The tulle layers can be seen in the crazy drawing I made above. These were made with long strips of thick tulle that are highly gathered to create volume. Each layer was gathered (with 2 lines of basting stitches) before they were sewn together. Two thinner layers were added directly to the cotton layer at the bottom, overlapping a bit. Then a separate tulle piece (labeled “tulle layer” in the above drawing) was made and sewn to the cotton at about hip height, where it will fill out the dress to create an A-line shape. If you attach it any higher, it will be less A-line but more ball gown. This tulle piece was made of 2 shorter overlapping layers sewn onto a longer layer.
I drafted the skirt and made multiple muslins to get the right fit and fullness in the skirt. In addition to the front piece, the back consistent of 2 center back panels and 2 back side panels. I wouldn’t say I did the best job on the back panels and pleats, so I don’t have much to add unfortunately. I was kind of making it up as I went along, so the pleats never completely lay flat. But, I would definitely check out Susan’s book Bridal Couture, which was really helpful overall.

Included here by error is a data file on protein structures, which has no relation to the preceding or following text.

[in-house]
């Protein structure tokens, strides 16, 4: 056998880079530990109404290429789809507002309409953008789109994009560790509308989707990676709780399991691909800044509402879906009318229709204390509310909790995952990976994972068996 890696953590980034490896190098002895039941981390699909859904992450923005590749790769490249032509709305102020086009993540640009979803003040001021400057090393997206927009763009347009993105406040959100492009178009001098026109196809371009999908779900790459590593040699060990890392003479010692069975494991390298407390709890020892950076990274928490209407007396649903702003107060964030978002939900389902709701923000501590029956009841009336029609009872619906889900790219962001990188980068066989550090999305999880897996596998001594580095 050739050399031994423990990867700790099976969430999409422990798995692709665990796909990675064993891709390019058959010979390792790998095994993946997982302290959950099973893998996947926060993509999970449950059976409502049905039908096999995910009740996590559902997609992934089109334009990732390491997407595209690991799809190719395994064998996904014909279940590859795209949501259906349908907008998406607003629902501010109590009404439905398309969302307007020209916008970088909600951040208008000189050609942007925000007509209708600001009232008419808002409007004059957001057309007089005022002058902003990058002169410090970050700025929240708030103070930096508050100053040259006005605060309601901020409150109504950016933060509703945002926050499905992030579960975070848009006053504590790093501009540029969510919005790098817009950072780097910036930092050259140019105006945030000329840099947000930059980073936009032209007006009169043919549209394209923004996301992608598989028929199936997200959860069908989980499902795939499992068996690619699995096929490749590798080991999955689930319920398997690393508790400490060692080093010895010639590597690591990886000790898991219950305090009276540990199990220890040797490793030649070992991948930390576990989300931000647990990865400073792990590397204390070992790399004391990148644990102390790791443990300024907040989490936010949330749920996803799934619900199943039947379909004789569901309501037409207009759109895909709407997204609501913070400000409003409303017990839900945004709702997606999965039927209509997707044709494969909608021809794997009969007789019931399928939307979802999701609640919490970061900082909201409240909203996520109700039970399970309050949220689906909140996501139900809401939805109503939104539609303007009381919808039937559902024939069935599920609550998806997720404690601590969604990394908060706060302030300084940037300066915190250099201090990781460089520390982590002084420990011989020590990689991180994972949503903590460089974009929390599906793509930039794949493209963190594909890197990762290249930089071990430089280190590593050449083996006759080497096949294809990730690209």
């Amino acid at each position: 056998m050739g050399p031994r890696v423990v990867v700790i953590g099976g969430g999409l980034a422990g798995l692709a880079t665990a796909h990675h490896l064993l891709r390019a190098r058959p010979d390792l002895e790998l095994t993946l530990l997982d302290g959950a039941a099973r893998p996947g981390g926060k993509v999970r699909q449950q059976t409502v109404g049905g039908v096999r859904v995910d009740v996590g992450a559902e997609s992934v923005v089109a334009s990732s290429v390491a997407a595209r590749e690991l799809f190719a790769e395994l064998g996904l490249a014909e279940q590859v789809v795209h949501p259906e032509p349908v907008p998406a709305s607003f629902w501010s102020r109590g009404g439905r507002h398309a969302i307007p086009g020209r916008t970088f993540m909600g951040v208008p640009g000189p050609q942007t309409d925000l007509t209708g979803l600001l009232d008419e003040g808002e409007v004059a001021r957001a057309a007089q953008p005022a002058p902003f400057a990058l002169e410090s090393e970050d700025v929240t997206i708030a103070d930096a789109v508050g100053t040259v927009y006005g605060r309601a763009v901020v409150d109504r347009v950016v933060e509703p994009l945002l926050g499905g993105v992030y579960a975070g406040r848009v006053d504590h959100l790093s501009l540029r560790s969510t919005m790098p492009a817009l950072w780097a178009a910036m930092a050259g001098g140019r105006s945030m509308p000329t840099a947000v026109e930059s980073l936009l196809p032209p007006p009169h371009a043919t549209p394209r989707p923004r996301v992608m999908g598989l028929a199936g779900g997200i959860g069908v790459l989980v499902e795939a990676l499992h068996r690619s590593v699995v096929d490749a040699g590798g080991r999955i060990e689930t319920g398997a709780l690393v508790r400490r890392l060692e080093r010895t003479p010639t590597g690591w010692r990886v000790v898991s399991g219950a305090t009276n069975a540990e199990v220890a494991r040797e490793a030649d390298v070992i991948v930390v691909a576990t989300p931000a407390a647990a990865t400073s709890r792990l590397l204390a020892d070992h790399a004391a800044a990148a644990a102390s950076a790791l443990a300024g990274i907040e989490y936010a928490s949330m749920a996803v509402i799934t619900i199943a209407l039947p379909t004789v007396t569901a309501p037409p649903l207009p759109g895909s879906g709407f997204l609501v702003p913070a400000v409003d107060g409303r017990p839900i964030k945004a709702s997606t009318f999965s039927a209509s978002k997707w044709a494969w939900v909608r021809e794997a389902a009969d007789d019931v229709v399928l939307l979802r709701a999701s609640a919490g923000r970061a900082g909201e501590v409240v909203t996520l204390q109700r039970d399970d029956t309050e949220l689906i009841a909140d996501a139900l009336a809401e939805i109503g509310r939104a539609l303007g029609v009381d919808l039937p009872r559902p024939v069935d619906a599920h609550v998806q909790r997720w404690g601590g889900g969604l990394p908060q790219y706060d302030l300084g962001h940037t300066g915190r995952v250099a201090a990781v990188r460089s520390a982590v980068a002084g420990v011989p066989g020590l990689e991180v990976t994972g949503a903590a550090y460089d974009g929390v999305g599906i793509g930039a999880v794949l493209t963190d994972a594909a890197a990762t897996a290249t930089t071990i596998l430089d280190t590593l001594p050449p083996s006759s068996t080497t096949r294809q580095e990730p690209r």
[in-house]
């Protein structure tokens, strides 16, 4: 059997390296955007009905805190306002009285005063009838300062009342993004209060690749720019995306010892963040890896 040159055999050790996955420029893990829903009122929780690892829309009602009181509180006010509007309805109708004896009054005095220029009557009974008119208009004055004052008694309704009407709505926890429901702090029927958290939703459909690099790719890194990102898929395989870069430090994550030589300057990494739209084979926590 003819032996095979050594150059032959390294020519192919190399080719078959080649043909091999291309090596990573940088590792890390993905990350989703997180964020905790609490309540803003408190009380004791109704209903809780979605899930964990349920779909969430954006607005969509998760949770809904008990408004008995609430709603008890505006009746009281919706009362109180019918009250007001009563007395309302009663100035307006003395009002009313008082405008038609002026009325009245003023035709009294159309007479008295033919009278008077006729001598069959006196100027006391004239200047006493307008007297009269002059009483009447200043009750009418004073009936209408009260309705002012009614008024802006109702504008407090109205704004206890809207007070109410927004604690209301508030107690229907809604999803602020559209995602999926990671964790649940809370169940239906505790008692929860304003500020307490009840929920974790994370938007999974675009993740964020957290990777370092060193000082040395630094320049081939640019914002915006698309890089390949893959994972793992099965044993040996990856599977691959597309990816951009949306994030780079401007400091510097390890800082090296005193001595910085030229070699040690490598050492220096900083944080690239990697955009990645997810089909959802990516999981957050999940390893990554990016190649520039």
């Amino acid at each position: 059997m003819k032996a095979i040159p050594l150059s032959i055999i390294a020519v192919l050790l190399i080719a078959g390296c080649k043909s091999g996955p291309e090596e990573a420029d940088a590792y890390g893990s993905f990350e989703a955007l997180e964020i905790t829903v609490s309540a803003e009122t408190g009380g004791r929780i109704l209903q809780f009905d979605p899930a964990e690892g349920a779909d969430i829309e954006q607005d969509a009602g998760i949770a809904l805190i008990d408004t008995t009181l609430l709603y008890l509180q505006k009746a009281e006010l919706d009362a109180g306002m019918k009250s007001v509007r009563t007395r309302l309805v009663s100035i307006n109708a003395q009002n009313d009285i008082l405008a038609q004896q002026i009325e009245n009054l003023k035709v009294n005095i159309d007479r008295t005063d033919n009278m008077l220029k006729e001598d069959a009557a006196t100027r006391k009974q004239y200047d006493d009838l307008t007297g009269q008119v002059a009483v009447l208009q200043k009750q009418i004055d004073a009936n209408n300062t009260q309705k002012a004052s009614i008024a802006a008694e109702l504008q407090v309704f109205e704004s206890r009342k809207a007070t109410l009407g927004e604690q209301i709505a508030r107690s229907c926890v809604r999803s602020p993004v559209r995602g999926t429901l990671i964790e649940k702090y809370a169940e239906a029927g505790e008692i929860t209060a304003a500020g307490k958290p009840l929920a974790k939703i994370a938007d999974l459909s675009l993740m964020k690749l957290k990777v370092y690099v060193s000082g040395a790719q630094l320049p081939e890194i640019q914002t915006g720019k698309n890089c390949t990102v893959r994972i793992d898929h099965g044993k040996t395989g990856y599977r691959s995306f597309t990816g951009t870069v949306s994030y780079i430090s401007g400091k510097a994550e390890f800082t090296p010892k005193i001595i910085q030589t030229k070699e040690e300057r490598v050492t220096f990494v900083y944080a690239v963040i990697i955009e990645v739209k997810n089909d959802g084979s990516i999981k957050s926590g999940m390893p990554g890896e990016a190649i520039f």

Once the panels were assembled, I lined it with organdy and added the horsehair braid to the bottom.
Skirt Lining & Horsehair Braid
The skirt was lined with organdy, which gave it more structure and body. The organdy lining and main satin were sewn, right sides together at the skirt bottom at the desired seam allowance, and then the horsehair braid was sewn to the organdy lining only (approximately and inch from the bottom) so that it was even with the seam that was just made.
You could probably do this all in one step, but I was having a hard time wrangling the horsehair while sewing. Let me back up- you could do this a different way: sew the horsehair to the organdy first, just inside/at the seam allowance. Then, sew the organdy to the main, (RS together, with the horsehair on the top, WS) sewing just outside the bottom edge of the horsehair, at the seam allowance.
This bottom seam (the main and lining) was pressed toward the horsehair-organdy, and understitched. Then the organdy was flipped to the inside and the seam was pressed well.